"Tor Hundloe presents us with two options: change the way we live, or find two more planets to support the world's burgeoning population. With the powerful energy of clever optimism he points the way for this Earth-only option to succeed" (Senator Bob Brown).
"We humans are capable of brilliant ideas and inventions, but we have yet to learn the lessons that will prove that we deserve our place on the planet as the thinking animal." (Backcover).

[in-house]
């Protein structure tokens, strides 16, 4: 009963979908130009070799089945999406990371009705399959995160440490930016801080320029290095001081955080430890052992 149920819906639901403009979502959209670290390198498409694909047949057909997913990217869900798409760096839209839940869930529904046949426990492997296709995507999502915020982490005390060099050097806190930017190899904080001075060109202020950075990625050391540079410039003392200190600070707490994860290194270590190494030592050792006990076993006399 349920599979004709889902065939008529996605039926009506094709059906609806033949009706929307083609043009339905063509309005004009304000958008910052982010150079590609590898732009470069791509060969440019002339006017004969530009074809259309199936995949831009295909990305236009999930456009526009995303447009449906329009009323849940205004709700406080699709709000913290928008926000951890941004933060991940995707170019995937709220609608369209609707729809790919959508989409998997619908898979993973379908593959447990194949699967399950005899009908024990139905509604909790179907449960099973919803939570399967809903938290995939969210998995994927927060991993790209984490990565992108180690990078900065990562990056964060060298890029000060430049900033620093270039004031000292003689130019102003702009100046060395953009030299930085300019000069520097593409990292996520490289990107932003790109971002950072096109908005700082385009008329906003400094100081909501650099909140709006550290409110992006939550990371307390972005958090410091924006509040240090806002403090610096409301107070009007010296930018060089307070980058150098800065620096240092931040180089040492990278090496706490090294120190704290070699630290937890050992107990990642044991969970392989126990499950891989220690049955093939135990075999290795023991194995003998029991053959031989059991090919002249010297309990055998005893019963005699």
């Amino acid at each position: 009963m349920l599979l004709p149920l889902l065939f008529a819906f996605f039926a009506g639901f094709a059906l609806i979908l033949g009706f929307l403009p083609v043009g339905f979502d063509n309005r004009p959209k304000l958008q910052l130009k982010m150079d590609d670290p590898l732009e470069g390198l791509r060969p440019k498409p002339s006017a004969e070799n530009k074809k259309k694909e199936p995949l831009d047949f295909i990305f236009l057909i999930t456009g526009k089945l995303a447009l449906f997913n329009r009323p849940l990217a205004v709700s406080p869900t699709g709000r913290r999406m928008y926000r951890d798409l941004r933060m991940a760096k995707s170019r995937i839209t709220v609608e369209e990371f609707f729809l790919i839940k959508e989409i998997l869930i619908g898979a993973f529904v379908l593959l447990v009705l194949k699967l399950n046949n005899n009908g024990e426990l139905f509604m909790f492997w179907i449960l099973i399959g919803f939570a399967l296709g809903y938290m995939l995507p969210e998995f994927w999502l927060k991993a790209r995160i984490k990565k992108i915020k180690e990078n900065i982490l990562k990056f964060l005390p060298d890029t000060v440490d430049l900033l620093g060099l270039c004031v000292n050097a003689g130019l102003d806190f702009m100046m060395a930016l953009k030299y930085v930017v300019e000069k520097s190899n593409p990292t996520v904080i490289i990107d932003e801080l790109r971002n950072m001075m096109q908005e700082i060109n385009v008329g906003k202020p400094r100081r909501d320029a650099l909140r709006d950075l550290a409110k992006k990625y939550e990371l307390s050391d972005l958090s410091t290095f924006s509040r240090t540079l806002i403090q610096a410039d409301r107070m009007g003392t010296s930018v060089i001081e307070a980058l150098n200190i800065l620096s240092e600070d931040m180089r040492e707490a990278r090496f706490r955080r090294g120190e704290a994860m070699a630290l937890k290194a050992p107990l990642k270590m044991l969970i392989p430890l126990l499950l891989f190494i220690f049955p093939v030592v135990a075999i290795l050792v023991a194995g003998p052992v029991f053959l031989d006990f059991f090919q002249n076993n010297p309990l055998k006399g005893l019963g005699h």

The Planet of the Thinking Animal looks to particular countries and groups of countries and examines their economic and environmental policies and activities. It reviews the direct measures employed by governments to deal with local and global sustainability issues, while briefly setting these approaches within a historical and cultural context.The book tours, in potted-history style, through an eclectic range of people, issues, events and eras. The ideas and opinions, sometimes controversial, are presented by the author in a manner that will hopefully get readers thinking and encourage them to read more widely on particular topics. Issues covered include: water use, sanitation, water shortages and distribution; overfishing, the tragedy of the commons' and the depletion of global fish stocks and its impact on poor countries; the end of the oil and coal age (including other energy sources - gas, nuclear) and new energy technologies; and tourism as a growth industry, its impact on the developing world, ecotourism, perceived risks facing the industry such as terrorism, global pandemics, and weather events. Geographical areas covered include: Fiji and South Pacific Islands; Oil-rich states - The United Arab Emirates; countries in transition - Russia and briefly Bulgaria, the Czech Republic, Poland, Slovak Republic, Ukraine, China and Vietnam; Development in Asia - China, Thailand and Indonesia; Norway and, briefly, other Scandinavian countries; and Australia. The overall message from the author is that in order to overcome the environmental problems we face today and in the future, we must examine our present situation in relation to economics and society to identify what works and what doesn't.